The I–V characteristics of the SNPJ presented in Fig. 1(a) show a linear relationship and no current region near 0 V, as shown in Fig. 2. These features are the same as those of graphene and the metal junctions35,36. Since the electrical conductivity of graphite along the in-plane direction is 104 times greater than that along the c-axis direction37, we presume that the greatest portion of the current through the SNPJ flowed along the outermost carbon layer of the CNC. Here, we consider the electrical resistance of the graphene layers (Rg) corresponding to the outermost layer of the CNC. Rg is expressed as follows36:
where ρs Ω per square, l nm and w nm are the sheet resistance of graphene layers, the channel length and the channel width, respectively. l was measured from the observed length between the positive and negative Au electrodes along the outermost carbon layer of the CNC. w is the perimeter of the contact area between the CNC and the negative Au electrode and was calculated from the observed interface widths. The contact area between the CNC and the negative Au electrode was less than that of the positive electrode, as shown in Fig. 5 and the resistance of the graphene layers was dominated by the smaller contact area. Thus, we focused on the contact area between the CNC and the negative Au electrode using w in the contact region of the negative Au electrode to calculate Rg. When ρs (1.8 Ω per square38), l and w were substituted into Equation (3), Rg corresponding to the outermost layer of the CNC shown in Fig. 5 was approximately 3.0 kΩ. This value is similar to that of Rc in Equation (2). In addition, the relationships between Rc and Rg in the other three SNPJs assembled using LaC2-encapsulating CNCs shown in Fig. 7 were investigated. The results are shown in Table 1. We found that the Rc and Rg for each CNC show similar values.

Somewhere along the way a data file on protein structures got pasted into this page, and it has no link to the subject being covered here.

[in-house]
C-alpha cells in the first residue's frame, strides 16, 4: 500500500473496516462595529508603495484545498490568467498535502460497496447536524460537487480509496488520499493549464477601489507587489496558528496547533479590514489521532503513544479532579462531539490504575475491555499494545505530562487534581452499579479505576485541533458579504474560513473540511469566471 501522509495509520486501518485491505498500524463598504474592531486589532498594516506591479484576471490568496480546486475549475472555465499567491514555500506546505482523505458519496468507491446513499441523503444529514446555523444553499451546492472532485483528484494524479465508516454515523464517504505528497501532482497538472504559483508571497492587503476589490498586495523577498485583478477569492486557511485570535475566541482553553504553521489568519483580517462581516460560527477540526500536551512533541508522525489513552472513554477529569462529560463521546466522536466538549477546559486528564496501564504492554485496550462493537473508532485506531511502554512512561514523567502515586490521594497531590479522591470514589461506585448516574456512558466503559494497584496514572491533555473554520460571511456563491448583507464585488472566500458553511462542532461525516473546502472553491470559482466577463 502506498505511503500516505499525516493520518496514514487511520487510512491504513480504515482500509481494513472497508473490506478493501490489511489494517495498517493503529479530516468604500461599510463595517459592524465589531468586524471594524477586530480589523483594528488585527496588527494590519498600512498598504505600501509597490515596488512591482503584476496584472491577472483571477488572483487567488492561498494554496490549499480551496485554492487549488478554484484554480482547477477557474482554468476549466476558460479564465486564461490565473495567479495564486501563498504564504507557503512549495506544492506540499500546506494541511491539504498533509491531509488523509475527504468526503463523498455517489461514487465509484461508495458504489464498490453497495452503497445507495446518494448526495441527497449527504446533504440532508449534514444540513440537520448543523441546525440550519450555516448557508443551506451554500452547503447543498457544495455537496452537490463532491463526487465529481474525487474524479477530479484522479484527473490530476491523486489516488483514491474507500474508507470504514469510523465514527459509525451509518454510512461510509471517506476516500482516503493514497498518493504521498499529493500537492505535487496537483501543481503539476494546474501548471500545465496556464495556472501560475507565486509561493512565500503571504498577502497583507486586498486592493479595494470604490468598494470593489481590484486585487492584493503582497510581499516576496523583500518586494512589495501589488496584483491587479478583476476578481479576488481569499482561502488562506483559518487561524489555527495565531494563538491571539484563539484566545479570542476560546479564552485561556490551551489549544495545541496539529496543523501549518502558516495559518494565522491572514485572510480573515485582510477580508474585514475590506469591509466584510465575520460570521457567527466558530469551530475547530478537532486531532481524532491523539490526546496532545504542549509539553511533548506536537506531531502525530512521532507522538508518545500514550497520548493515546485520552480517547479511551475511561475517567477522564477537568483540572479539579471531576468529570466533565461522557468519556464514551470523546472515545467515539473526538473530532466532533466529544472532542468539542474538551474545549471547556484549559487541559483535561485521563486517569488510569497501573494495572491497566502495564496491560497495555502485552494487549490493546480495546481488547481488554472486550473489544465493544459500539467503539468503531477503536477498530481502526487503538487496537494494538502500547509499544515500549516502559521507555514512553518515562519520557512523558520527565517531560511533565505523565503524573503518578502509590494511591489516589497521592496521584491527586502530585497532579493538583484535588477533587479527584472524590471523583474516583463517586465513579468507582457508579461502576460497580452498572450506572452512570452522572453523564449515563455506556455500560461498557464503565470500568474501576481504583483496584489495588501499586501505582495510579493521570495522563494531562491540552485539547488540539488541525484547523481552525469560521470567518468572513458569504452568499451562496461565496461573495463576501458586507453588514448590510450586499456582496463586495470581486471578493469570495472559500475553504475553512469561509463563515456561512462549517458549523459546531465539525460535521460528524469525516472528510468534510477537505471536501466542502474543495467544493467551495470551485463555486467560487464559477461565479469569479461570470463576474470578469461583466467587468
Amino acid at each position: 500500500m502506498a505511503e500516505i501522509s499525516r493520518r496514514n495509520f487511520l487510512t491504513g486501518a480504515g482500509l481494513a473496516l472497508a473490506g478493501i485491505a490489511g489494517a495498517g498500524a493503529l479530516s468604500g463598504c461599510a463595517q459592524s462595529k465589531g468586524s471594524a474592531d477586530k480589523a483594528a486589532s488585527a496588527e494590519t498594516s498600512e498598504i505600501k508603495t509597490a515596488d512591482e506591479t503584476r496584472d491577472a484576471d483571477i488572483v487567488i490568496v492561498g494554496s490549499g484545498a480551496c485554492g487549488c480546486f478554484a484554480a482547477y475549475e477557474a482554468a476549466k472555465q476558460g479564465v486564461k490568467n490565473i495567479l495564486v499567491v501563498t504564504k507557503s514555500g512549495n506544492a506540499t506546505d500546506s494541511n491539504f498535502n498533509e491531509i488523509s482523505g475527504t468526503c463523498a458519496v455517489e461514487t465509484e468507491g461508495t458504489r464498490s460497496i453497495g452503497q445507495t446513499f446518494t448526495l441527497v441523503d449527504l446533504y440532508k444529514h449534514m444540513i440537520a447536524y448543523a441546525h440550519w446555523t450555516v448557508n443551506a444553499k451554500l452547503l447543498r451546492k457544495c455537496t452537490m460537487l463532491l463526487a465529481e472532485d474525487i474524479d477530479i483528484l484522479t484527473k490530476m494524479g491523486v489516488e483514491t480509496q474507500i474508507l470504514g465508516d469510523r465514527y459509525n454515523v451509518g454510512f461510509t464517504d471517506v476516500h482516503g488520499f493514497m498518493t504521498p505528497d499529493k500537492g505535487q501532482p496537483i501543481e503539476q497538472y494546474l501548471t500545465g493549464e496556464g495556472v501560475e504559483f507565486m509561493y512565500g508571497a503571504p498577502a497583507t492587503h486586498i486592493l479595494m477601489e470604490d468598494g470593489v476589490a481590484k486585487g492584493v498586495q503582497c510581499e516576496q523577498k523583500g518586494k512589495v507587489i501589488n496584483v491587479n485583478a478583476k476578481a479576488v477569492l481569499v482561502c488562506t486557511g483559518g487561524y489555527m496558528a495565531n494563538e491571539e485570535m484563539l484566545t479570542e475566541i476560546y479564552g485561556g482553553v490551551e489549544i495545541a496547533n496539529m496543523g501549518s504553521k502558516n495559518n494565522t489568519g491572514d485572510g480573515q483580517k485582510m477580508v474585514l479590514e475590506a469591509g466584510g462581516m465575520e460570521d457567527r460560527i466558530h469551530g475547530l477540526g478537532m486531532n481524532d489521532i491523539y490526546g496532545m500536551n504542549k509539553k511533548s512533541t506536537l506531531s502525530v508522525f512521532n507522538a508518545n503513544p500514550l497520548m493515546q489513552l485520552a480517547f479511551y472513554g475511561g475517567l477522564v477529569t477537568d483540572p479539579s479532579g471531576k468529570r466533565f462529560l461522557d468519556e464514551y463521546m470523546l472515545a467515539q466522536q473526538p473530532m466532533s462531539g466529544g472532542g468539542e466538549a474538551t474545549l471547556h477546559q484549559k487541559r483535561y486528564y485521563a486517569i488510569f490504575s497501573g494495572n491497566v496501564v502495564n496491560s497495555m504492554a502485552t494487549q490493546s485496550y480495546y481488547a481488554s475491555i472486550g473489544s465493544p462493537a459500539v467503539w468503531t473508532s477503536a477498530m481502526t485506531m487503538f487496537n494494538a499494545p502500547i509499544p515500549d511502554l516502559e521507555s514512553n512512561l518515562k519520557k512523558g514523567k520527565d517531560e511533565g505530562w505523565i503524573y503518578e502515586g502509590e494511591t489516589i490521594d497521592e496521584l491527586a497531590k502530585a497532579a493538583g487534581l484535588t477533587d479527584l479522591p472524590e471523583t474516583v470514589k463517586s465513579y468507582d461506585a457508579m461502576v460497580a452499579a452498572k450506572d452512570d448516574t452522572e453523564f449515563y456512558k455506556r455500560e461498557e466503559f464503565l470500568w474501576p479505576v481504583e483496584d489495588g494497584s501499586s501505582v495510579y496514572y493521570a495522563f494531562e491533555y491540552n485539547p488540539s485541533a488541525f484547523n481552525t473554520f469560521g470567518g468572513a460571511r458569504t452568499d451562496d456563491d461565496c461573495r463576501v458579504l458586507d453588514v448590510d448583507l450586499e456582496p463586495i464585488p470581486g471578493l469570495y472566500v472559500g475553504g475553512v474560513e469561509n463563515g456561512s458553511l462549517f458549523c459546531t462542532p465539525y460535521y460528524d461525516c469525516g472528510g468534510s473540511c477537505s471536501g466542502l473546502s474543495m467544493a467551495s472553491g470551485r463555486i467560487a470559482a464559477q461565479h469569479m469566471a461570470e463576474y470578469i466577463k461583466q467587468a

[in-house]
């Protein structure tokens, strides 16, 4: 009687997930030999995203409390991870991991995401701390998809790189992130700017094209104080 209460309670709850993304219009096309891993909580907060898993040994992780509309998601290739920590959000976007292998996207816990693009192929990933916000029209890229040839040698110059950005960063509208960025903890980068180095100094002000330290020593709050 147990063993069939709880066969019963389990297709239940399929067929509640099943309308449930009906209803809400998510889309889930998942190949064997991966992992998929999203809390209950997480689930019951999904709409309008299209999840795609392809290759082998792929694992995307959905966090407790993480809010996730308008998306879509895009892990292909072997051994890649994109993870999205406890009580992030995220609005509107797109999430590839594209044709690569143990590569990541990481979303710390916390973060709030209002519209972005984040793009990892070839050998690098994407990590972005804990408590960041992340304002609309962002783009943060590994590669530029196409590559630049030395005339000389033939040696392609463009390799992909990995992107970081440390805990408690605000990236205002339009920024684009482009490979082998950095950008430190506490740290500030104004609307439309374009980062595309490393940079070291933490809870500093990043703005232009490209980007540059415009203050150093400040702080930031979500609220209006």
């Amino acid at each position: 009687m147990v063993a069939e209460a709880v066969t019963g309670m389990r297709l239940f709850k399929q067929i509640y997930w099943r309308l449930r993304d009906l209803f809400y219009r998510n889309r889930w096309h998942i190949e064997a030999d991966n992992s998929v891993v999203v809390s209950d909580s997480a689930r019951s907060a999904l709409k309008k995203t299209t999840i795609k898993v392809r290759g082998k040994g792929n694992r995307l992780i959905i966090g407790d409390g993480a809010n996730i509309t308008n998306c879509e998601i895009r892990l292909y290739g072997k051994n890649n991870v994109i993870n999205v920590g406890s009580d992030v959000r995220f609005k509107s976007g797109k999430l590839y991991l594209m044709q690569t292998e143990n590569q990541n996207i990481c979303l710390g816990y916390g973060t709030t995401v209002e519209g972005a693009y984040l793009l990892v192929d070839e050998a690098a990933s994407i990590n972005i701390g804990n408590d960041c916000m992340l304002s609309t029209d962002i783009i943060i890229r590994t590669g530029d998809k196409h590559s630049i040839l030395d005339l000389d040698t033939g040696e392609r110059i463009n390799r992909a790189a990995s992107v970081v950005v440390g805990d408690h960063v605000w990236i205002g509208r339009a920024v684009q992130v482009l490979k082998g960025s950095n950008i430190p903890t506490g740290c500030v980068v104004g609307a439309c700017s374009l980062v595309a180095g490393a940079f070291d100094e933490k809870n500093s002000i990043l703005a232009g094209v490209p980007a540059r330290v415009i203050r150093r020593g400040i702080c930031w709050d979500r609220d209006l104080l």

There are wrinkles and kinks in the carbon layers of the CNC and it is considered that these contribute to current flows between the layers. Since it is difficult to evaluate the characteristics and quantity of these defects quantitatively, we used a simple model, in which the outermost layer of the CNC corresponded to graphene and calculated the resistance of the CNC. As a result, we found that the measured resistance of the CNC agreed well with the calculated resistance using this simple model. This result suggests that although a certain amount of the winkles and kinks contributed to the current through between the layers, the contribution was substantially low in comparison with that of the current along the outermost layer.